Grand Central

France (2013) Dir. Rebecca Zlotowski

Quiet often when there is a love triangle, the third person to enter the fray and upset the harmony of the established relationship is referred to as being “toxic”, especially if they have a reputation that precede them. In the case of the illicit affair detailed in this film, even without the prior reputation, “toxic” is far more apposite a description than usual.

Arriving in the French countryside looking for work, unskilled drifter Gary (Tahar Rahim) take a job working at a nuclear reactor where he and his workmates risk being exposed to radiation on a daily basis, despite wearing thick protective suits. Among the team members Gary joins is Toni (Denis Menochet) a brooding, quick to anger bear of a man but also with a generous side.

Toni is engaged to the flirtatious Karole (Lea Seydoux), who also works at the reactor in the laundry department. She takes a shine to Gary and the inevitable affair begins, with Karole soon falling pregnant. However Tony is sterile and news of the affair begins to spread among their group of friends.

You have to hand it to writer-director Rebecca Zlotowski for finding an original scenario around which to base the age old love triangle concept, while keeping things topical in the wake of recent nuclear related disasters. However this is not the central focus of the story since the threat of radiation is localised to the workers at the plant and not a widespread general catastrophe.

This essentially makes the plot fairly easy to predict in terms of the eventual crisis which threatens to ruin three lives but Zlotowski chooses the slow burn route in telling the story, teasing the threat of the radiation claiming its victims in between building the camaraderie of the team which is about to be broken apart.

As a newbie Gary is put under the tutelage of supervisor Gilles (Olivier Gourmet), an ebullient but hot headed man, and Toni. Living quarters all being in close proximity and social activities revolve around this tight knit cadre, among which a clear sense of trust had been built. On his first night when Gary asks what the feeling of radiation is like, Karole gets up and kisses him sensually, by way of a practical demonstration.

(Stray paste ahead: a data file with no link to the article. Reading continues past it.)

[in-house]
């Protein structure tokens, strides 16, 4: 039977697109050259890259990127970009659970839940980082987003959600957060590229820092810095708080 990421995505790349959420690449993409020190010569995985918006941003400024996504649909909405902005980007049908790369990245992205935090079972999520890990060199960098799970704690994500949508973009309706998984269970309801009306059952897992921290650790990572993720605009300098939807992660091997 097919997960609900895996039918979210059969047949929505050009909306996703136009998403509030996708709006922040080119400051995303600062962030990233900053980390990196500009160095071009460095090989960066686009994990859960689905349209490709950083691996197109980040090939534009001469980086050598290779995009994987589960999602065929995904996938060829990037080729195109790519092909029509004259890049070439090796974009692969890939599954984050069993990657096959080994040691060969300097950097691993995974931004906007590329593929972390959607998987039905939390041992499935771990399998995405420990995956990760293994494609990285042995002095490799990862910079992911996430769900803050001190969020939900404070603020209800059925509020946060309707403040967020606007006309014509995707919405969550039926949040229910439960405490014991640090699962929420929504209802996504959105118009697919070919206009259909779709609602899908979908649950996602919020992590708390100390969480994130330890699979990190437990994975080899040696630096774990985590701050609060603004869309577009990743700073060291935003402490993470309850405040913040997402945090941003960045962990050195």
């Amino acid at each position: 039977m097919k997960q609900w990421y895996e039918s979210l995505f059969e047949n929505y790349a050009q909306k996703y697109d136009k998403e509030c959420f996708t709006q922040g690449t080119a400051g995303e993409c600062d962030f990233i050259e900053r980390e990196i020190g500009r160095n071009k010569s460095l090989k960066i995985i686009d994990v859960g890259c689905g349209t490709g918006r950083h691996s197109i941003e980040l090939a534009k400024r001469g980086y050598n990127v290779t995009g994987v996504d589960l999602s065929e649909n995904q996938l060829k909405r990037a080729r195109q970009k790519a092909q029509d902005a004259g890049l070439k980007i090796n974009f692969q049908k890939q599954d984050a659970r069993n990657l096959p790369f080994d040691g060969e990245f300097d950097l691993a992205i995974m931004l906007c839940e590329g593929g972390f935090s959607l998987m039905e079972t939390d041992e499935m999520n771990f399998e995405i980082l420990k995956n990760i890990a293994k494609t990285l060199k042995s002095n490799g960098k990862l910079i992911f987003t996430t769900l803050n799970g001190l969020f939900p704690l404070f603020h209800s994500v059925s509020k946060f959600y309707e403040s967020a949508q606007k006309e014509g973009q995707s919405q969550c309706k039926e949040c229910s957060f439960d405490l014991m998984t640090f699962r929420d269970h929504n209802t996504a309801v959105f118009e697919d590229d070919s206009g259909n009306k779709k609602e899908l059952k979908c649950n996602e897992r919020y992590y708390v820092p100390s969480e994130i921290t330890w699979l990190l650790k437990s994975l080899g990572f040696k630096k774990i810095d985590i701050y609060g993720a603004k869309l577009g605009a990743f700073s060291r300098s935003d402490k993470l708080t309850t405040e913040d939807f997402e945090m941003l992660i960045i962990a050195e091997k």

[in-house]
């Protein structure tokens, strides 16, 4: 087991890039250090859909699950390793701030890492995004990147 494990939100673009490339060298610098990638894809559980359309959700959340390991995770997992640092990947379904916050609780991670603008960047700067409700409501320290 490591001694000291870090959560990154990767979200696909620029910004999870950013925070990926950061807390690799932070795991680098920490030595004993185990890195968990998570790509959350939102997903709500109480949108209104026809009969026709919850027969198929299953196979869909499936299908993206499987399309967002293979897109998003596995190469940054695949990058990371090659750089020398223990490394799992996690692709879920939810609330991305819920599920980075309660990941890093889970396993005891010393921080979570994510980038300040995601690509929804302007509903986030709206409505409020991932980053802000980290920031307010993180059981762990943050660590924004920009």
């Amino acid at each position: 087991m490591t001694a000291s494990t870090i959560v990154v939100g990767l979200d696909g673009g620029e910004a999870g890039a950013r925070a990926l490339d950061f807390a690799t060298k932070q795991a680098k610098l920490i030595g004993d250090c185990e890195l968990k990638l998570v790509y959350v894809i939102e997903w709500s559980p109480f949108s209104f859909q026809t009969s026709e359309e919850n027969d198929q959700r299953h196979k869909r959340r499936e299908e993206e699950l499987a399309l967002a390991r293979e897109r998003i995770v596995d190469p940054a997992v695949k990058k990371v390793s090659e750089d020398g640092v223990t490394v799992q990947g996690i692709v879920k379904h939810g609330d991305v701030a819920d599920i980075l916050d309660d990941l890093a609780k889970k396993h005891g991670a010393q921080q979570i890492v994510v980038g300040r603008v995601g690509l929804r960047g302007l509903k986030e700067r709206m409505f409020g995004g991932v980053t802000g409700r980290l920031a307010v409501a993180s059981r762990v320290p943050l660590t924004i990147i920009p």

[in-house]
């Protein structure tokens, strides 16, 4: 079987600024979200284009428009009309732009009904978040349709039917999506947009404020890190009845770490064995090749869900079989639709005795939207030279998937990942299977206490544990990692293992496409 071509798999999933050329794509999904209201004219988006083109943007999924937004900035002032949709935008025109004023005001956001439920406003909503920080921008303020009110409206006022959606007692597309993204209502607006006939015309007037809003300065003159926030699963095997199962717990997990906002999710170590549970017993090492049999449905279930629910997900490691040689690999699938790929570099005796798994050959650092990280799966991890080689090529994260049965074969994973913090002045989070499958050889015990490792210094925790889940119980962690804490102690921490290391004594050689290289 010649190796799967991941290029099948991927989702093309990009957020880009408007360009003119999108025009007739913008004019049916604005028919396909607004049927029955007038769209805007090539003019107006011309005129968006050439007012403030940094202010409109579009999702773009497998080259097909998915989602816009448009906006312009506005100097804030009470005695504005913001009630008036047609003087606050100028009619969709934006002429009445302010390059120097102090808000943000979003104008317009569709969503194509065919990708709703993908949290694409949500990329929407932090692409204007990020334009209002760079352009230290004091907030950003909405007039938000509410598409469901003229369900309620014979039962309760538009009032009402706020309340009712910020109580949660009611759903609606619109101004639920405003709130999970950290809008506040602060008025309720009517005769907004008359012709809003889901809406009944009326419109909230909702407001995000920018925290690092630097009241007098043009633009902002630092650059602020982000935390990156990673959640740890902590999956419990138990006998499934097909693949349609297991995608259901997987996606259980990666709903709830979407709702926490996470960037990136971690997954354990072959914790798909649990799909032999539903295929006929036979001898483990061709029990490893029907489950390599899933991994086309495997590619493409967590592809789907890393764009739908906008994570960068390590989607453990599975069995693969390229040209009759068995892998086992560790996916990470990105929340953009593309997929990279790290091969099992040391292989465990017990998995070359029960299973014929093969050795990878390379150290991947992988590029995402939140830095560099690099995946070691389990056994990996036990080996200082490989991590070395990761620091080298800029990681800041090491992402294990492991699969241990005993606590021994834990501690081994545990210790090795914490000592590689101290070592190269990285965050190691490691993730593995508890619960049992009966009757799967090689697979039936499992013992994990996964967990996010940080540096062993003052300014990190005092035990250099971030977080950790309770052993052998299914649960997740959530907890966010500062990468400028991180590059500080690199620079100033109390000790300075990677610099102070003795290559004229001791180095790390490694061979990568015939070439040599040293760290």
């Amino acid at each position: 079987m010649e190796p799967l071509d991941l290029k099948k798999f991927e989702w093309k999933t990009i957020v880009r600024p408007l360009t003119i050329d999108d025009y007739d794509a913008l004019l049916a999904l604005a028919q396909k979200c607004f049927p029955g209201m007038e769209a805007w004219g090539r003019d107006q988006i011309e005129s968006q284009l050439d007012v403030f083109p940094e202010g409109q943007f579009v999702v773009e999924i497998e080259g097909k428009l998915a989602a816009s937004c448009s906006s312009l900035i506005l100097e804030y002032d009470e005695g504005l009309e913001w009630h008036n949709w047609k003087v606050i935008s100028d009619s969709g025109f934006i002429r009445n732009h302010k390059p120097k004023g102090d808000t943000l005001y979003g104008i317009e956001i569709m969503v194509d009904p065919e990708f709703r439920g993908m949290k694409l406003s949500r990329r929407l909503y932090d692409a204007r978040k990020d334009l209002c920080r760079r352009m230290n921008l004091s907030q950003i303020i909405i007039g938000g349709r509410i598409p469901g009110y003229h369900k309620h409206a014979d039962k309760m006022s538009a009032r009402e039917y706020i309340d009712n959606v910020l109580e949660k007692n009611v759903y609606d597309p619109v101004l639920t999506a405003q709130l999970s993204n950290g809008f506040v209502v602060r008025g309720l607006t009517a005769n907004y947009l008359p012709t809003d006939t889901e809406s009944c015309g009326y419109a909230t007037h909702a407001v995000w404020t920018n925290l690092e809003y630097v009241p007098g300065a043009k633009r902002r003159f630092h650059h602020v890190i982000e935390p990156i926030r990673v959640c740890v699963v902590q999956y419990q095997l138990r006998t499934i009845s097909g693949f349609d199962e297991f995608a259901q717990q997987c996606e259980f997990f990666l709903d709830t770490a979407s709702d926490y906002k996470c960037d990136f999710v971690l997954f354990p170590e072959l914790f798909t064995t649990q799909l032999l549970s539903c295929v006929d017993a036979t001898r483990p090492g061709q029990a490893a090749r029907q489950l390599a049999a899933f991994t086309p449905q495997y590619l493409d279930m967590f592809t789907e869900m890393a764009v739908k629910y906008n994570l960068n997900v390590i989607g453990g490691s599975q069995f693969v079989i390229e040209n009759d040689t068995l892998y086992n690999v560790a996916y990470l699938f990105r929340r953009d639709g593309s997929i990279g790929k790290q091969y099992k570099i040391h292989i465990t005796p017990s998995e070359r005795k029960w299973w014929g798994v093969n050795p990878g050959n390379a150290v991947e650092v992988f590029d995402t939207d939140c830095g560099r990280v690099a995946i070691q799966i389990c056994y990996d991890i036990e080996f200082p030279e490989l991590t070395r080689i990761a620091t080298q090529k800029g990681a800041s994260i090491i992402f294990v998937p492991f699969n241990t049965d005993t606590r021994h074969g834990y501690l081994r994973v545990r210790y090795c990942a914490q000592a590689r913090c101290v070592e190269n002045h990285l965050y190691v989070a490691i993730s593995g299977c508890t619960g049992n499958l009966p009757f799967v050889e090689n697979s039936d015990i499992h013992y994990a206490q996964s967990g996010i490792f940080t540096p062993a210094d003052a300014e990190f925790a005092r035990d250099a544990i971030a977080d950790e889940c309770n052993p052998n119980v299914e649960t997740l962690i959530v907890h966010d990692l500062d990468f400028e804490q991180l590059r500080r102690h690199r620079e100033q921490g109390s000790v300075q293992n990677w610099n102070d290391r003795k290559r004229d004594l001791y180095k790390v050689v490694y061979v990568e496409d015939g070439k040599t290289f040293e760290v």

Yet Toni doesn’t fly off the handle and attack either of them, taking it in the playful spirit it which Karole (presumably) meant it, laughing about it with everyone else and enjoying some of this passion afterwards himself. From this we are led to assume that Karole is either generous with her affections or a promiscuous temptress, the latter somewhat affirmed by her and Gary enjoying a riverside bonk a couple of days later.

From here it is a case of “let the awkwardness begin”, with Gary finding it hard to look Toni in the face, especially as he borrowed money from him on his first day, while Karole consumes his every thought at work. The tease is now which disaster is going to occur first – someone being exposed to radiation or Toni discovering about the fling?

Zlotowski had ample opportunity to have each scene balanced precariously on a razor’s edge with this double danger but doesn’t seem too interested in taking this route, which is rather disappointing. That isn’t to say she should have turned this into a tense thriller with a stirring musical score to accentuate the potential horror, or feed us numerous near misses for that jump scare sensation, but the lack of emergency and uncertainty the character should endure leaves us with a film that plateaus fairly early on.

The scenes where the workers are put in danger from the radiation ups the energy level (pardon the pun) somewhat and offer some genuine excitement (beyond that of what Lea Seydoux’s naked body will for some of the audience) and are well shot. When Toni end up in trouble and Gary exposes himself to the radiation to save him, Zlotowski’s restrained approach actually makes the panic feel naturally dramatic instead of forced.

A lot of the run time is dedicated to sharing in depth the rigorous daily routines and procedures the workers have to go through, from the many layers of protective clothing to the multiple showers, stringent safety checks and the hi-tech scanner readings. If someone is contaminated the cleansing process is just as thorough, but this is merely superficial – the true suffering is just as psychological as it is a strain on their health.

Perhaps then the reason for the film being slow in pace is because the contamination is a metaphor as much as it is a very real threat. Gary has been exposed to Karole’s sexual advances and this has consumed him; Gary has “contaminated” Karole with his seed, which has become a threat to her relationship with Toni, while Toni’s sterility is a reflection of the ennui that Karole feels in both her job and her love life.  

While this all sounds profound and clever, these metaphors will be too dense to read for some viewers who will just see a maudlin drama about an affair set at a nuclear reactor. It is just as well that this aspect is well played out and substantial enough not to be overshadowed by any intellectual meanings to keep both the thinkers and the non-thinkers happy.  

On the plus side it thrives on the superb lead performances of Tahar Rahim and Lea Seydoux, for whom this was an award winning breakthrough role before Blue Is The Warmest Colour shot her to international fame. The whole cast commit themselves to what appears on the surface to be a “small film”, in turn elevating it to seem more significant than it feels.

Whether it is too clever or not clever enough with the metaphors, Grand Central is an interesting little film with a unique and fertile premise that stays a little much on the pedestrian side to create the impact it aspires to.